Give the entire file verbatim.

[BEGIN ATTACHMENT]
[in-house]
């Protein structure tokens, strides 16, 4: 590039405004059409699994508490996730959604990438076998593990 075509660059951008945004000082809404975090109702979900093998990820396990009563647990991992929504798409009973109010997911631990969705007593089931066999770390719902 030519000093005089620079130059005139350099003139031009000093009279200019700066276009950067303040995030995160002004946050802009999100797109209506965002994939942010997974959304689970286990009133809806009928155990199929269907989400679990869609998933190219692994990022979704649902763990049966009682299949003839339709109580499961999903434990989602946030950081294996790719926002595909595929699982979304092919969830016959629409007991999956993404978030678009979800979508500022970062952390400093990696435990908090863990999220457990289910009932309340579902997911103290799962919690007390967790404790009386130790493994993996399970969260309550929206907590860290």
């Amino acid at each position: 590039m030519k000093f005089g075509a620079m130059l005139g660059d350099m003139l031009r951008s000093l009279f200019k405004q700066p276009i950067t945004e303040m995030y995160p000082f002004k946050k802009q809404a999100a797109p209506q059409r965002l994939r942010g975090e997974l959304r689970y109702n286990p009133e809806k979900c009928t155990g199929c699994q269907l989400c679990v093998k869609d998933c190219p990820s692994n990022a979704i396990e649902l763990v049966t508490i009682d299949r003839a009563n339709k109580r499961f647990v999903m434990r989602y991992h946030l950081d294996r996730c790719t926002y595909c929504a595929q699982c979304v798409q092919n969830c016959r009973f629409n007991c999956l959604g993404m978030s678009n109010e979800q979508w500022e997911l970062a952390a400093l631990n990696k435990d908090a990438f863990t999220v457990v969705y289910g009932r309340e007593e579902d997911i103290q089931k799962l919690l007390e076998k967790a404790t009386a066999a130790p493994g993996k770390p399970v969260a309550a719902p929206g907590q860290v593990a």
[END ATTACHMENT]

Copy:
[in-house]
């Protein structure tokens, strides 16, 4: 590039405004059409699994508490996730959604990438076998593990 075509660059951008945004000082809404975090109702979900093998990820396990009563647990991992929504798409009973109010997911631990969705007593089931066999770390719902 030519000093005089620079130059005139350099003139031009000093009279200019700066276009950067303040995030995160002004946050802009999100797109209506965002994939942010997974959304689970286990009133809806009928155990199929269907989400679990869609998933190219692994990022979704649902763990049966009682299949003839339709109580499961999903434990989602946030950081294996790719926002595909595929699982979304092919969830016959629409007991999956993404978030678009979800979508500022970062952390400093990696435990908090863990999220457990289910009932309340579902997911103290799962919690007390967790404790009386130790493994993996399970969260309550929206907590860290």
């Amino acid at each position: 590039m030519k000093f005089g075509a620079m130059l005139g660059d350099m003139l031009r951008s000093l009279f200019k405004q700066p276009i950067t945004e303040m995030y995160p000082f002004k946050k802009q809404a999100a797109p209506q059409r965002l994939r942010g975090e997974l959304r689970y109702n286990p009133e809806k979900c009928t155990g199929c699994q269907l989400c679990v093998k869609d998933c190219p990820s692994n990022a979704i396990e649902l763990v049966t508490i009682d299949r003839a009563n339709k109580r499961f647990v999903m434990r989602y991992h946030l950081d294996r996730c790719t926002y595909c929504a595929q699982c979304v798409q092919n969830c016959r009973f629409n007991c999956l959604g993404m978030s678009n109010e979800q979508w500022e997911l970062a952390a400093l631990n990696k435990d908090a990438f863990t999220v457990v969705y289910g009932r309340e007593e579902d997911i103290q089931k799962l919690l007390e076998k967790a404790t009386a066999a130790p493994g993996k770390p399970v969260a309550a719902p929206g907590q860290v593990a």